How Bresee Youth Center Took the High Tech Road

Bill Howard
November 1, 1995

-LOS ANGELES

An automated identification system conceived by its young inner city members —along with graphic arts and other innovative products — has launched the Bresee Youth Center onto a high tech fast track as one of the most innovation in youth development programs in the nation.

Today, every one of the center's more than 1,000 participants carries a plastic identification (ID) card with their color photo and a bar code number that can be scanned electronically. Manufactured by the members, the card serves as a key mechanism for not only recording attendance but their academic achievements in Bresee's homework and computer labs.

The center has installed an educational incentive system based on "points" earned by completing study assignments. One hundred points equals about a dollar and students may, in turn, bank them and earn more in interest, spend them at the center's snack bar and store or even borrow more points by paying interest under a loan agreement.

"It's a way for our kids to learn how the banking and credit systems work," says Jeff Carr, Bresee Youth Center's 31-year-old founder and director who is an ordained minister in the Nazarene Church that houses the center. "Nobody teaches kids in school how to do this."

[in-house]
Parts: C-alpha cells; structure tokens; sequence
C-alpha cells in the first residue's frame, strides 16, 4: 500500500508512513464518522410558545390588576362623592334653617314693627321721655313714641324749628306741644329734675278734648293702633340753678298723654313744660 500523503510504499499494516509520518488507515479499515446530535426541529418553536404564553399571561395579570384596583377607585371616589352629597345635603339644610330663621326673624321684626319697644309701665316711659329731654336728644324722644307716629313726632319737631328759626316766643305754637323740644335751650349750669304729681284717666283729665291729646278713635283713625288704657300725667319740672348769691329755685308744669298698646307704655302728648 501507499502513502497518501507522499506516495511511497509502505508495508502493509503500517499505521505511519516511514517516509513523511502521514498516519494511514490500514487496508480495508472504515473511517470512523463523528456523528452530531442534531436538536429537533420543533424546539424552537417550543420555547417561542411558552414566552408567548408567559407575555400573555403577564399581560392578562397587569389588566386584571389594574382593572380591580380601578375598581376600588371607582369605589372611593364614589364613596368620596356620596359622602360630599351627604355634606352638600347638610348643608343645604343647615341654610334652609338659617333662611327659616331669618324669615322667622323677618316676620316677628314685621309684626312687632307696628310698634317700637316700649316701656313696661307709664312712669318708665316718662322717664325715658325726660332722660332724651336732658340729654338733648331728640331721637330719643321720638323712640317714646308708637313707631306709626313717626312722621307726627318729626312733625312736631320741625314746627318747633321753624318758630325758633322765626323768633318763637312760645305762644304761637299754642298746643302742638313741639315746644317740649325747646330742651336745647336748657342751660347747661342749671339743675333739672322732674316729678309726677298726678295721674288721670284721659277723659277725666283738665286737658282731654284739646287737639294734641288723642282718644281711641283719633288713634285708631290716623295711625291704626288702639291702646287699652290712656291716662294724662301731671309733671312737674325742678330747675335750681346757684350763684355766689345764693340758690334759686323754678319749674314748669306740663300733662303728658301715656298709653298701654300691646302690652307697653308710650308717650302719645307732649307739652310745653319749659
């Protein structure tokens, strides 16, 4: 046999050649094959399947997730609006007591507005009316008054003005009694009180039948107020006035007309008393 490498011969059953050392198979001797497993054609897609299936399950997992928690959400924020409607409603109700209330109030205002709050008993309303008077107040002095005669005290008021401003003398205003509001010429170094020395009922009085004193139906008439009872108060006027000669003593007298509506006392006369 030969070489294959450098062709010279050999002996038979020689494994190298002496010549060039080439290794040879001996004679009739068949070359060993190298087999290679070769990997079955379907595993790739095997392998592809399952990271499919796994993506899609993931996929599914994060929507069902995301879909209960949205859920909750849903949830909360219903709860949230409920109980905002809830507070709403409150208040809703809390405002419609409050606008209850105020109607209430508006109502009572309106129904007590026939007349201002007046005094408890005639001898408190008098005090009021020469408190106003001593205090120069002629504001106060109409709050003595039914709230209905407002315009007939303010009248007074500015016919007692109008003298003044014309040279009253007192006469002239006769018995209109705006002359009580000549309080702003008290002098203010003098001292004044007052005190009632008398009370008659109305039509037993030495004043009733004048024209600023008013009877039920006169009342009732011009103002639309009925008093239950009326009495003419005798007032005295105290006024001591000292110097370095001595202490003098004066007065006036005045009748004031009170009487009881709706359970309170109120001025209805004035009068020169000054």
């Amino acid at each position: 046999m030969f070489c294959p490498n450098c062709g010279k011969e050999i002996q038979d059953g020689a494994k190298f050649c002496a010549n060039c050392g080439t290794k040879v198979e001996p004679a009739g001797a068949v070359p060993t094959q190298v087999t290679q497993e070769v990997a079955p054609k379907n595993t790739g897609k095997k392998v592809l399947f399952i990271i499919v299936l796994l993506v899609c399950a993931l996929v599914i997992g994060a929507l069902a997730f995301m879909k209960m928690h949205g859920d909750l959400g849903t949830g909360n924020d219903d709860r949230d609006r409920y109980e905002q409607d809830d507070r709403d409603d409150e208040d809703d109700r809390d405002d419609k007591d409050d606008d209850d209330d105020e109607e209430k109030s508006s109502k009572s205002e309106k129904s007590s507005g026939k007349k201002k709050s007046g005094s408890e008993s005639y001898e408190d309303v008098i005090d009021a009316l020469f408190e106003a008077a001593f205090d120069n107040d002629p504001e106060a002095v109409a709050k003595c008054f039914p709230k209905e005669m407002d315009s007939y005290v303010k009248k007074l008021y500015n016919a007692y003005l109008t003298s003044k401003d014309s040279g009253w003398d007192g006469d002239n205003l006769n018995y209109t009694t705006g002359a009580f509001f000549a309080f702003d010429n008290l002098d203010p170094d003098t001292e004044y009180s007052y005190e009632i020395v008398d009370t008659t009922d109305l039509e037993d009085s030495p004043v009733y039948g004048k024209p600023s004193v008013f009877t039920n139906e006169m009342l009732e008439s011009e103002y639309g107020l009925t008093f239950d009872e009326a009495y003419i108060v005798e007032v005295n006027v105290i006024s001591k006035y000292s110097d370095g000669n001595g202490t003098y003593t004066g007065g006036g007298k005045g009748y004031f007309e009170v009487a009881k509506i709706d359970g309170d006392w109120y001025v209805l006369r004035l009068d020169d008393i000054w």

Like most of the center’s programs — indeed, for the center's very existence near downtown L.A. — a modest Carr claims the inspiration has come from us young constituents drawn from the largely Latino and African American mid-Western and South Central sections of the city. These same sections were engulfed by rioting and arson in 1992 following acquittal of the policemen charged with the notorious beating of Rodney King. For example, the automated and banking system sprang from a 15-year-old girl's comment one evening a couple of years ago that "we ought to have a Bresee Visa card."

When Carr asked why, the teenager replied: "I want to go to Disneyland next Friday night (on a Bresee outing). It costs 2500 points and 1 only have 2000. All I need is 500 points and I want to borrow them. You know I'm here every day working on my homework and you know I'll do what it takes to pay them too."

Saving Recordkeeping Time

So Carr, who has a keen ear for what young people say and is widely regarded in Los Angeles as one of youth work's most able managers, convened the girl and a couple of more youths in his office for a brainstorming session. They began kicking out ideas, starting with ID cards that could be scanned electronically like they do products at Von's checkout counter next door."